Betty W. Phillips, Ph.D., Psychology
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Our Marriage: For Better or Worse


Is your marriage sliding from better to worse? One of the most difficult problems a marriage can encounter is infidelity. This is the second article in the series on infidelity, addressing early warning signs for the married couple and the possible affair partner.

A cornerstone of the marriage vow is a commitment of the husband and wife to the primacy of their relationship above all others. The marriage relationship should involve sharing with the spouse: openness, honesty, friendship, love, intimacy and commitment to the spousal relationship. Protection of the married unit should be a primary goal. Although newlyweds know that infidelity does occur, they usually see no possibility of this problem in their future. They see themselves walking together hand-in-hand into the future as their lives stretch out ahead of them. The excitement and romantic attraction of the early marriage stage is usually protective against outside love interests. Later, however, when ordinary life stress and the inevitable marital strains occur, the possibility of an affair will increase if an outside relationship becomes too close and assumes undue importance for the husband or wife.

The modern world presents many challenges to the marital unit and many relationships which could cross the line into an affair. Men and women find themselves in close contact with work acquaintances and work partners, social friends and neighbors, eligible singles or unhappily married individuals, perhaps beginning across the backyard fence or in the coffee room, expanding with opportunities for increased contact, especially challenging in work travel and overnight conferences. Approximately half of the affairs begin with a work relationship. The reappearance of former lovers can present an opportunity for a past flame to reignite. Internet chat rooms conversations can develop into intimate relationships beyond the usual bounds of social interaction.

Pay attention when one of the relationships above starts to expand beyond the original role to friendship and shared confidences, spending time outside the defined relationship. Especially problematic is the situation when the new friends share complaints about the marriage partner. When you stop telling your spouse about your contacts with this person, you have begun building a world of secrecy outside of the marriage. While attraction to others may be normal, it is important not to act on these feelings. Look back into the marriage for love and sharing or problem-solve the spousal issues instead of looking for or receiving comfort from others. Marriage counseling can be especially helpful at this point. Realize it is normal to feel attracted to a well-dressed friendly person at your office when you've just left a grumpy disheveled spouse at home. Realize that it is tempting to have personal conversations with sympathetic friends over coffee when there's no time at home with your spouse without the presence of kids and housework issues. Even if there are no significant marriage problems, pay attention when your thoughts or fantasies turn to someone other than your spouse and you begin spending increased amounts of time with this person. Pay attention when your friendship with a person of the opposite sex is growing toward intimacy with flirtatious moments and stirrings of sexual interest. You will know when you are sliding down the slippery slope when you begin sharing marriage confidences or complaints with your friend and/or you begin keeping key information from your spouse. Secrets beget lying, and you will find you have crossed over into a double life with a marriage and an affair.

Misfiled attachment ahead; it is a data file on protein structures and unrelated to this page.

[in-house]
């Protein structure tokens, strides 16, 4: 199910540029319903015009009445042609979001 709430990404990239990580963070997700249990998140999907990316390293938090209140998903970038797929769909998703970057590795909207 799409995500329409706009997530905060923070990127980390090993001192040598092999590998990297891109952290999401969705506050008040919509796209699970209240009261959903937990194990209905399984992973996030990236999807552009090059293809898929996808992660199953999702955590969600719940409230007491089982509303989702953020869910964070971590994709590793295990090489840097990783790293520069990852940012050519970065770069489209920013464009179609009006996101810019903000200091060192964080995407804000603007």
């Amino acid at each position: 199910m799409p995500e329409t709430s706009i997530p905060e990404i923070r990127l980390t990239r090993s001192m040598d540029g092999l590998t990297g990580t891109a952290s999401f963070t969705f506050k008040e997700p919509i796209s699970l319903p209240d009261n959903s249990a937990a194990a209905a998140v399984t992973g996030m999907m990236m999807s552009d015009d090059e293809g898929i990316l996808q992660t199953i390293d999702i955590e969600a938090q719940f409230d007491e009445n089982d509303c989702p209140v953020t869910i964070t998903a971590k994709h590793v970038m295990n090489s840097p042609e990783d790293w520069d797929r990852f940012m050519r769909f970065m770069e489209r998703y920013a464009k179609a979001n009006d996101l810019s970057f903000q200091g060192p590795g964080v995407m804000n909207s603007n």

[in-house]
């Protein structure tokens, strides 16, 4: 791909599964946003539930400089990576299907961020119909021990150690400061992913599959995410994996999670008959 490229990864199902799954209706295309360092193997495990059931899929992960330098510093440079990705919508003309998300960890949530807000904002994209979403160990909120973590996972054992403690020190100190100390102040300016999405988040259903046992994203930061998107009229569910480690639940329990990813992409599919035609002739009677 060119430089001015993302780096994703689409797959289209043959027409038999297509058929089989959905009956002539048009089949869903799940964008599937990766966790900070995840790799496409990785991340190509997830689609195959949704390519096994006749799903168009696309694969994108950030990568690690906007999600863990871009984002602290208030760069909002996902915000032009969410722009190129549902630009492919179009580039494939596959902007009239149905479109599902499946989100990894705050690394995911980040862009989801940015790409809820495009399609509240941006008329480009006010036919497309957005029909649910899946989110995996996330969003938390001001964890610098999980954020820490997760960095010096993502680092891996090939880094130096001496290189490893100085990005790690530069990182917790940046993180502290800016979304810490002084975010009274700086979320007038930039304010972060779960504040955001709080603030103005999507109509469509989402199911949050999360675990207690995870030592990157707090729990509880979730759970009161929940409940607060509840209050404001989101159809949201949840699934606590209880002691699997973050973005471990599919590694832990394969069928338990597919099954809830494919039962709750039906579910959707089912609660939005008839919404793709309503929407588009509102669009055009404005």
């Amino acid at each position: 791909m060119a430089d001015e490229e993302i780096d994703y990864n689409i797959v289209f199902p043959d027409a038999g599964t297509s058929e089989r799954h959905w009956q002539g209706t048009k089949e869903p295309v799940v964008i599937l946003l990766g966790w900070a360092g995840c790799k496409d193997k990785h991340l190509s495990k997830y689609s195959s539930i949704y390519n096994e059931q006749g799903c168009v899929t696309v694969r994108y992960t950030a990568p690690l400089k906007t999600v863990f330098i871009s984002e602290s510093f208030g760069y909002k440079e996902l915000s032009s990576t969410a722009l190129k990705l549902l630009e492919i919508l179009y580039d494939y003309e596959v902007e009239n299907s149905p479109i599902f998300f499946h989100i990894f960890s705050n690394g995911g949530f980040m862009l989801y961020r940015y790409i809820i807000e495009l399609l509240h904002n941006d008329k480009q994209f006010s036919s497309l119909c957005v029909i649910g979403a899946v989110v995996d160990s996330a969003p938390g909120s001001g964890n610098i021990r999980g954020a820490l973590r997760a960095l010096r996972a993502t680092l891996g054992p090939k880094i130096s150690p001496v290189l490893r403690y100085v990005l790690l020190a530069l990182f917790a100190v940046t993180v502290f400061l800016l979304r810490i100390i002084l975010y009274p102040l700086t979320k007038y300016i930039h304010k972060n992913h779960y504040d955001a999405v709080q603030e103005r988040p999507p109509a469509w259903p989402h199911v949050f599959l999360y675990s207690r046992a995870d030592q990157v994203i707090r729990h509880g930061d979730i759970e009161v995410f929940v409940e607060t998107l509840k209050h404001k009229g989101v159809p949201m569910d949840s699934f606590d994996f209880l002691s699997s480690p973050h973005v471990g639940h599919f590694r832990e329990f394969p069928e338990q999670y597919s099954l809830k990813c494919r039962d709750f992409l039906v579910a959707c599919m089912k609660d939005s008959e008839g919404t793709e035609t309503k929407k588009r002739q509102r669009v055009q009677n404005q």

Some of the most unhappy individuals I have counseled are unfaithful spouses who have a commitment to their marriage partner and children but also a passionate attraction and commitment to the affair partner. Before you find yourself in the middle of this dilemma, pay attention to keeping outside relationships within the original context of work associate or social friendship and set up boundaries to keep these relationships from enlarging into other areas of your life. You should rededicate yourself to finding emotional support, pleasure and satisfaction with your marriage partner. If you cannot solve marital problems and your marriage ends, you will be free to turn to others for love and intimacy. But not before.

Singles and unhappily married individuals should pay attention to keeping good boundaries with opposite sex friends who are married. Realize that, just because they are married, they are not necessarily "safe" or unavailable. If you cross the threshold into a relationship with a married individual, it is likely you will encounter serious problems and unhappiness after the initial romantic fling. It is difficult to keep "office romances" confined within the office door, and a significant problem is created when you find yourself committed emotionally and sexually to a married person. Realize that most relationships which begin with infidelity end in emotional turmoil, and few continue into satisfying remarriages. Individual counseling may be helpful in supporting you to set up boundaries against the possibility of an affair with a married person.